N.C. Bill Would Open Evaluation Records

A legislative proposal that would grant citizens access to performance evaluations and other details about government employees in North Carolina has pitted the public’s right to know against worker privacy.

At an open government conference Thursday, a city of Charlotte official blasted the proposal, saying it was “a complete invasion” of privacy.

“I don’t want everyone in Charlotte to know I had a bad year,” said Hope Root, a city attorney.

If approved, Senate Bill 344 would require government agencies to allow the public to obtain their work performance records, including evaluations. The bill would also force local and state government to disclose the reasons employees are demoted, suspended or transferred.

The information is now kept secret under N.C. law.

Republicans who are sponsoring the bill say increasing public access to the records will “strengthen confidence in government.”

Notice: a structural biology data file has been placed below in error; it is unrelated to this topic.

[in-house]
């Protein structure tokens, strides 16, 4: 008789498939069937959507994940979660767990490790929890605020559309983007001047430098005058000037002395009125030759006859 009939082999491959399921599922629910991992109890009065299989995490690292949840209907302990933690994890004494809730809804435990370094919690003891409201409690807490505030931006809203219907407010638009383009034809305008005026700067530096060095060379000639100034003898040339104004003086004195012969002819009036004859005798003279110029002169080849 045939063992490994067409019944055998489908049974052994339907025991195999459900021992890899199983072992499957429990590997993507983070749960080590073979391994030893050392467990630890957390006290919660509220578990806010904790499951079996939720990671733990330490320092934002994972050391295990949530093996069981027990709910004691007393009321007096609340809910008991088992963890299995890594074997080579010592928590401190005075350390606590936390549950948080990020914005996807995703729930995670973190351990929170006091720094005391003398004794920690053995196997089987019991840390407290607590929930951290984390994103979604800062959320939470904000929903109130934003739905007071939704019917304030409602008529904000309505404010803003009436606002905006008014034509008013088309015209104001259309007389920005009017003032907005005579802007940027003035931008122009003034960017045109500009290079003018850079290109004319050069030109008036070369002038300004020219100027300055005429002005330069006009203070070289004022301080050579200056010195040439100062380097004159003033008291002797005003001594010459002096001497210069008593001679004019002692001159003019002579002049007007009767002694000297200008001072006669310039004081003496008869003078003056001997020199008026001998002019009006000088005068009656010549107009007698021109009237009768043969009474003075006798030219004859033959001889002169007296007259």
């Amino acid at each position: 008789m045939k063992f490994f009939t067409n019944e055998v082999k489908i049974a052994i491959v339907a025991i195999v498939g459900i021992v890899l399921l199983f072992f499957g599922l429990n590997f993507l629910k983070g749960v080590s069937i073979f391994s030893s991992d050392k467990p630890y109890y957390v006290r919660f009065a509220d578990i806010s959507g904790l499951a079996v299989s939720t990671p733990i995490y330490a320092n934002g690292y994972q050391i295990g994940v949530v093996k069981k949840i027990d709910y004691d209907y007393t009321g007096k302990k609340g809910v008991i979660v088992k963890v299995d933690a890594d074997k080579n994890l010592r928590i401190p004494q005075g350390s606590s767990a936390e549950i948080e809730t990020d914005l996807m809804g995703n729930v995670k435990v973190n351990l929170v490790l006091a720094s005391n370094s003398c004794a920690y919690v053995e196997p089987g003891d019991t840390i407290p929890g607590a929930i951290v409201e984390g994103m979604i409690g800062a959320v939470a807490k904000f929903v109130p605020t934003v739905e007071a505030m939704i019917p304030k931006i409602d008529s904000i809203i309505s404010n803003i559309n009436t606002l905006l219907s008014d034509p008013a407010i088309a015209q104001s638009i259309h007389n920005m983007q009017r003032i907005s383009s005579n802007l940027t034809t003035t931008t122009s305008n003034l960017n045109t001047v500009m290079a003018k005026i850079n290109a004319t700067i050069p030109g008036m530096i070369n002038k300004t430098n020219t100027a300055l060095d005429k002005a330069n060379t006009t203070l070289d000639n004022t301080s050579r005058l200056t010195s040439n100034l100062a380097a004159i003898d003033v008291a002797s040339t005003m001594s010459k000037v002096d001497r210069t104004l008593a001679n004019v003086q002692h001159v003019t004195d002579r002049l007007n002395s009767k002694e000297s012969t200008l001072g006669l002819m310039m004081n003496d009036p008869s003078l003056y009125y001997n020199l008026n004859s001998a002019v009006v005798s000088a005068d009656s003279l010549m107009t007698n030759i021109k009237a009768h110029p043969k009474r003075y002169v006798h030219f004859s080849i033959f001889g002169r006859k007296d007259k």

The proposal comes as state lawmakers debate another bill that would make access to public meetings and records a constitutional right in North Carolina.

Last year Gov. Bev Perdue signed into law changes that make available more information about government workers, including termination letters and the date and type of each demotion. The law permits – but does not require – officials to explain suspensions and demotions.

At Thursday’s Sunshine Day conference, sponsored by the North Carolina Open Government Coalition, journalists, lawyers and others said the public often remains in the dark about why government employees are hired, suspended, demoted or transferred.

Read more: http://www.charlotteobserver.com/2011/03/18/2150110/proposal-pits-right-to-know-versus.html#ixzz1GybaBf57


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